S: I have been singing for most of my life, but I never took it very seriously. With the lockdown, a lot of things in my life were taken away or suspended. I thought about how I could use this time to express and to better myself, or rekindle the things I felt I neglected over time. Music was one of those things I had neglected because I was focused on school, being an adult, and trying to navigate the world. So the lockdown and being in quarantined pushed me to be creative again.
BL: When you are not caught up with music, what is the normal, day to day stuff that you are busy with?
S: I am an aspiring theatre practitioner. I am currently doing my second year at Wits University. So, I am always busy with theatre plays and acting. I am also part of an acapella group, called Gasmic Vocals. So my days revolve around being or meeting other people, so this (lockdown) was a great way to reconnect with myself.
BL: What made you take the creative route?
S: When you have a passion for something, you cannot force yourself to ignore it otherwise you will be unhappy. You will constantly feel like something is missing. I could have tried to explore things that were on the academic side, but my true being truly comes alive when I create. That is why I chose the creative route.
BL: When did you discover that you had the gift of singing?
S: As ingane ekhulele esontweni (As a child who grew up in the church), kuyaculwa vele emakhaya (there is a lot of singing at home). Masihlangene sisonke siyahlabelela (when we come together we sing). So, I would say my love for music stems from constantly being in such an environment. Music was engrained in me from an early age. But with growing up, exploring, finding things that I like (musically), I was able to discover my musical taste.
BL: What inspires you?
S: Life inspires me. There are a lot of things we take for granted as human beings. For an example, you were able to wake up today, but someone else didn’t. I always have to remind myself to be grateful for even the smallest things. And I always want to capture that in my storytelling and music.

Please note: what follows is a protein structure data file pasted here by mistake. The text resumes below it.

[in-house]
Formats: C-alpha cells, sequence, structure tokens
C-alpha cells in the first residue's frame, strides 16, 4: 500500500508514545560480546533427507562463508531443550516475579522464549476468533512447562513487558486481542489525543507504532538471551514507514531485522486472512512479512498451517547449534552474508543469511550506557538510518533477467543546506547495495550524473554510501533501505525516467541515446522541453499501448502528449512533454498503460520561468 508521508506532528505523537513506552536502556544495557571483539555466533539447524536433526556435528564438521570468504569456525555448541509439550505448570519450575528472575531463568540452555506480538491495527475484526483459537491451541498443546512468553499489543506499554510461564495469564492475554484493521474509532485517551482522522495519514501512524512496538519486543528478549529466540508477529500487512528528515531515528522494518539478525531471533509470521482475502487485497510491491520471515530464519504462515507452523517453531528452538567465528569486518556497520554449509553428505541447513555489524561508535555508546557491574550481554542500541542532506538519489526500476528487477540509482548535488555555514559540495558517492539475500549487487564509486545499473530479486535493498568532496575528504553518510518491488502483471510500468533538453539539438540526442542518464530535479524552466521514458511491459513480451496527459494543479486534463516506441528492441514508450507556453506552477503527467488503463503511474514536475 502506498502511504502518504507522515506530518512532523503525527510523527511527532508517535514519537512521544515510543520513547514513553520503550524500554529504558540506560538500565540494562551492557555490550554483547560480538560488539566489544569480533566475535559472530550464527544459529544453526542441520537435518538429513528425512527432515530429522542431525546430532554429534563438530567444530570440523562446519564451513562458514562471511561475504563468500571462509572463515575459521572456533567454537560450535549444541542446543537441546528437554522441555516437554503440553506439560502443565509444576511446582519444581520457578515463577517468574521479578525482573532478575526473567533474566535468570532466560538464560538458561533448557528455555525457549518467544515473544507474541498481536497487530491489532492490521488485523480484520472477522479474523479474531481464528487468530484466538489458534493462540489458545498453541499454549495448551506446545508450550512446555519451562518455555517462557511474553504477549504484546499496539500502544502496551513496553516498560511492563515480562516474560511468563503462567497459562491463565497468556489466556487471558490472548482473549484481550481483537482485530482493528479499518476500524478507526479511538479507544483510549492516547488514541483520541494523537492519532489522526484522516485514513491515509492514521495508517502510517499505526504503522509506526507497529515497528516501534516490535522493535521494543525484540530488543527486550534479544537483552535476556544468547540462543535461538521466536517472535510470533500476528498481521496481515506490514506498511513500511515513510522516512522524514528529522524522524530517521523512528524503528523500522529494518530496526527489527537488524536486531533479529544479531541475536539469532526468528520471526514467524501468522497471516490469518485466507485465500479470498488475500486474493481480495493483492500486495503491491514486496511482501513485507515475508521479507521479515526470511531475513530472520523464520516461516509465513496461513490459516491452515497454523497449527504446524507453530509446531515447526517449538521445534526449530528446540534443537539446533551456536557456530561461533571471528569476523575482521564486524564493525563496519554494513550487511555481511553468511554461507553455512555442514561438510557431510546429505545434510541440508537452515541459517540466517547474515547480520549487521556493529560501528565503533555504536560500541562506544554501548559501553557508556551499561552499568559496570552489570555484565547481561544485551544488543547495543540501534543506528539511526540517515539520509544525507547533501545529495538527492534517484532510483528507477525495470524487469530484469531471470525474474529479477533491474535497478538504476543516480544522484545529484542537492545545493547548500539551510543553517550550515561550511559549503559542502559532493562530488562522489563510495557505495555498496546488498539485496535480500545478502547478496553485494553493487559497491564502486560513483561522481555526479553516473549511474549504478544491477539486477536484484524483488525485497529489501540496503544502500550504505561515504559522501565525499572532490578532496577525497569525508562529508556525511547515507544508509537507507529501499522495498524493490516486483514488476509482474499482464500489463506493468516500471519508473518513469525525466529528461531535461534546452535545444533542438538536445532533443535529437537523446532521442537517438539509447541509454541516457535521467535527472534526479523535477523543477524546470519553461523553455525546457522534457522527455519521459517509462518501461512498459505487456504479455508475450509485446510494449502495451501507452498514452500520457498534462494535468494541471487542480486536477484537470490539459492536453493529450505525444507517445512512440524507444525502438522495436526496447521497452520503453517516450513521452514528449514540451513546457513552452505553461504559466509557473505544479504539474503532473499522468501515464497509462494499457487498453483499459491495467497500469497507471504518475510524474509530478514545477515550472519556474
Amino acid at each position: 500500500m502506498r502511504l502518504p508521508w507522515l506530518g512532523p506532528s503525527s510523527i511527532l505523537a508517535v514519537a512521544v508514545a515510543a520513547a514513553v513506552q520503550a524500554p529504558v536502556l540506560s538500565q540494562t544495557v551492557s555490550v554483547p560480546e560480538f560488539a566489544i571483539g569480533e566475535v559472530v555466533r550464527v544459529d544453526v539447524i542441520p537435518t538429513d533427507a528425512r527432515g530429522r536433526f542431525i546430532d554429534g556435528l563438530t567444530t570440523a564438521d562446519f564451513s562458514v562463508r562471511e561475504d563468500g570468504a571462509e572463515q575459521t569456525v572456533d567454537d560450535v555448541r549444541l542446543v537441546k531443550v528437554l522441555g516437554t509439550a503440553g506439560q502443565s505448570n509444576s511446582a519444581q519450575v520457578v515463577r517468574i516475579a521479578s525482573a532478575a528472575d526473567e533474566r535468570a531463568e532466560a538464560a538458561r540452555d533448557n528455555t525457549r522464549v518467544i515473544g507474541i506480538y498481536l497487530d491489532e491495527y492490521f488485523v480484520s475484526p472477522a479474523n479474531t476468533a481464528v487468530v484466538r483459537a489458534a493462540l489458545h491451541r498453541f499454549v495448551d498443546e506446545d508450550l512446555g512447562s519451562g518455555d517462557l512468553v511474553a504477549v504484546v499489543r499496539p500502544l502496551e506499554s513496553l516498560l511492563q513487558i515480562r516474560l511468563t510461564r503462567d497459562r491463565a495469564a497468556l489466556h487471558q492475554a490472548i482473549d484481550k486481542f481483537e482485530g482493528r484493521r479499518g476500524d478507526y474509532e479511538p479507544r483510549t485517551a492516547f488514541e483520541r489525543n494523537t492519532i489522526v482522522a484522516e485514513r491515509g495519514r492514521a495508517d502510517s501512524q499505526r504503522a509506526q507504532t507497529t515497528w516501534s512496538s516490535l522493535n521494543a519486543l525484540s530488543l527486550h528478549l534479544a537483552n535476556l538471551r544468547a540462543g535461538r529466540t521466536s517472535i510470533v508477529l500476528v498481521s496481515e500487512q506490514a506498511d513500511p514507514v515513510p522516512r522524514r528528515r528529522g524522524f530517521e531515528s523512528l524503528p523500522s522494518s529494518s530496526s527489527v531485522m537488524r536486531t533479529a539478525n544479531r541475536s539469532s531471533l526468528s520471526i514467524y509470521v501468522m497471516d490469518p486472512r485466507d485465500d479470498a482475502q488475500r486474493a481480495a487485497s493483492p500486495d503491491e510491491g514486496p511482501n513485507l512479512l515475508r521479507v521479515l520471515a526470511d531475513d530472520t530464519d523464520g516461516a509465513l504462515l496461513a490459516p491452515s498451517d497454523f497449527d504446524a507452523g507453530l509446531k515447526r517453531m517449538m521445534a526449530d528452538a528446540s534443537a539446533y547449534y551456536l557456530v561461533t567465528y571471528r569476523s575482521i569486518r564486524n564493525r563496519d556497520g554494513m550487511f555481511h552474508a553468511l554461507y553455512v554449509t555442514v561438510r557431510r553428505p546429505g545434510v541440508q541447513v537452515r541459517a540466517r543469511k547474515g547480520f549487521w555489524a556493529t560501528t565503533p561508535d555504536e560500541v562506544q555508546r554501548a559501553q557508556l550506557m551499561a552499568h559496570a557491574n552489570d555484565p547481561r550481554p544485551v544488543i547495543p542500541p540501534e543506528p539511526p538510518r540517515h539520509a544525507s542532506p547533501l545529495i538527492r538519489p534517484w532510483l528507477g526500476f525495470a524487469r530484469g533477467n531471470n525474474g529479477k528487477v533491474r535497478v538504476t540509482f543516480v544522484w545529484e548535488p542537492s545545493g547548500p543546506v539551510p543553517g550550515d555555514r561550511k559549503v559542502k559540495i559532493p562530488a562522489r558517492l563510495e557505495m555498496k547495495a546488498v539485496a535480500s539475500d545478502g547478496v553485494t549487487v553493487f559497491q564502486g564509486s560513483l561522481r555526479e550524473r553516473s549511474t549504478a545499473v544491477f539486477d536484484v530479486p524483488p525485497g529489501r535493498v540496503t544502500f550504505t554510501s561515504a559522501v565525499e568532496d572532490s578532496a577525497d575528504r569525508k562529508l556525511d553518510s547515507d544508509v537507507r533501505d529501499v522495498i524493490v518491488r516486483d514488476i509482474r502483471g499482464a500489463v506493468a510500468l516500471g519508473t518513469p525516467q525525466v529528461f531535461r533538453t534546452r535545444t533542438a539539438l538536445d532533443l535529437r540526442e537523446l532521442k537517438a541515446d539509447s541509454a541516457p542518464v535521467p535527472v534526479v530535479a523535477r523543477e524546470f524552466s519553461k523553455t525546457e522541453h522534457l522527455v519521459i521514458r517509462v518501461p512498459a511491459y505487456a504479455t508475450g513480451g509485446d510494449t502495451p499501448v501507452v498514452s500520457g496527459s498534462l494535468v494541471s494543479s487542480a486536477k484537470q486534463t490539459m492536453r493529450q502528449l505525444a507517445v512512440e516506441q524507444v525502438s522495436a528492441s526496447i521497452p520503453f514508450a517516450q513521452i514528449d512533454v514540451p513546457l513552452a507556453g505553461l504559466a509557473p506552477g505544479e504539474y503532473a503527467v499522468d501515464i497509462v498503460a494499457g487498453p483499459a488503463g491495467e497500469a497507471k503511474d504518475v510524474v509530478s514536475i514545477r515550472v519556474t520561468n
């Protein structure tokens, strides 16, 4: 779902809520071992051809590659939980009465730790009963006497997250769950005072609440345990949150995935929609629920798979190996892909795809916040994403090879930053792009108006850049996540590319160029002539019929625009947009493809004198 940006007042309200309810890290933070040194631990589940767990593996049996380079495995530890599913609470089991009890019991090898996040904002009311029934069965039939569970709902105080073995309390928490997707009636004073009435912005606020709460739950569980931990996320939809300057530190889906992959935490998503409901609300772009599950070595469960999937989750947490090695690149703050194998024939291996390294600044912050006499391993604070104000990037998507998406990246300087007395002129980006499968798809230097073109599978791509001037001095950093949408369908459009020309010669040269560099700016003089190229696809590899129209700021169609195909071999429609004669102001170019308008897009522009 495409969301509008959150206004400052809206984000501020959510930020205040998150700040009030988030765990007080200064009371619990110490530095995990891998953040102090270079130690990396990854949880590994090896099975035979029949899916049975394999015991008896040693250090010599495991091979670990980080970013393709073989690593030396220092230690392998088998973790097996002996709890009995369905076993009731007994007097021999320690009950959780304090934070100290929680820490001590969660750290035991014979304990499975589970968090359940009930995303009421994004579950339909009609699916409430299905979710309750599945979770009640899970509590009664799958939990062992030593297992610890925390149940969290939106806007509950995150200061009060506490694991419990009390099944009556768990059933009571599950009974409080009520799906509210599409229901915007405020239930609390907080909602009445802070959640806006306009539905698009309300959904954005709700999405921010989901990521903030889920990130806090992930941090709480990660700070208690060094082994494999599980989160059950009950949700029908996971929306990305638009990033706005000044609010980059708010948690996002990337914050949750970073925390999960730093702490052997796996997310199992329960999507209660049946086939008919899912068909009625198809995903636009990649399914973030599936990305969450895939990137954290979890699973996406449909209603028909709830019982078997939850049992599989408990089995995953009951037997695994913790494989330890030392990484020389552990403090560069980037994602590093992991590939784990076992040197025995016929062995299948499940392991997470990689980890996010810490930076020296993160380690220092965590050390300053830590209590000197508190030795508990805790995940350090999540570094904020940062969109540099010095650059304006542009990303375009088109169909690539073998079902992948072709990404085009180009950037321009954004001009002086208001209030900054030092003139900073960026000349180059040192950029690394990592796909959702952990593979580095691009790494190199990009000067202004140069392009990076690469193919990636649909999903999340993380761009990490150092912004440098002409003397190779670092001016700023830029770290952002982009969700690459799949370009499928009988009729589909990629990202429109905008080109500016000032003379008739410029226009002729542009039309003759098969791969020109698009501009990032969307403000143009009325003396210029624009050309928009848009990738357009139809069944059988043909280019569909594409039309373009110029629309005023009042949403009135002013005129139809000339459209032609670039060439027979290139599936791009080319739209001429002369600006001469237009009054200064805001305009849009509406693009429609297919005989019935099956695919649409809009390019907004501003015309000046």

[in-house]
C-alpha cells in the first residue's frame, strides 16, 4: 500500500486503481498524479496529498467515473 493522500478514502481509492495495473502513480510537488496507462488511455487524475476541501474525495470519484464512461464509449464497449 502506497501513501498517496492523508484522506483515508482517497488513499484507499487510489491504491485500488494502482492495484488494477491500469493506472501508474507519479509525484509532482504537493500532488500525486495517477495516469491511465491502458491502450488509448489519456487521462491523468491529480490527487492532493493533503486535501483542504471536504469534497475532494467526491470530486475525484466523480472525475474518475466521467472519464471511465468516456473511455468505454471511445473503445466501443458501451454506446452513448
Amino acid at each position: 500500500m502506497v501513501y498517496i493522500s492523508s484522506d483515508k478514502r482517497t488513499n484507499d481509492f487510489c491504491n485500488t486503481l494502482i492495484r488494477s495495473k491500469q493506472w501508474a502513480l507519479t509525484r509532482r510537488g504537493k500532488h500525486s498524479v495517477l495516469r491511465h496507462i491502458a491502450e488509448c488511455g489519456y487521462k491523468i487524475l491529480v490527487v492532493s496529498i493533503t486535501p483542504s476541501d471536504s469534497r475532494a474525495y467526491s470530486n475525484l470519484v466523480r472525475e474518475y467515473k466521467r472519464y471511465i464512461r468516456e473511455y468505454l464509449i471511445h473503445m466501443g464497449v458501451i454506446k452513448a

BL: What did you learn from working with J’Something?
S: J’Something is such a genuine soul. Throughout the whole process, he was like a big brother to us. It felt as if we had known each other for years, yet we had only just met over the phone. For someone who has never met you to treat you like family is quite surprising and a blessing. I am so grateful that he chose to affirm and validate us as young creatives. Because of how he treated us, he taught me to have more confidence in myself.
BL: This is a very confusing time, what could artists take away from such initiatives, such as #CreateAthome?
S: What this teaches us is the art of consistency and discipline, because if you are not disciplined enough to remain creative even when you are not in a creative setting, then it’s going to be hard to for you to remain active even when there is no lockdown. Sometimes you just have to be disciplined enough to push through even when life appears to be at a standstill. As an artist, consistency is key.
BL: What is your intention as a creative?
S: I want to create generational wealth using my art. I want to be able to financially support myself, my family, and everybody that will come after me. My priority in life is to not leave anyone behind. I am not looking for fame, success is what excites me. Success means growing my artistic business, and that includes theatre. I want to touch people’s hearts simply by staying authentic, no matter what.
For more on S’phiwe: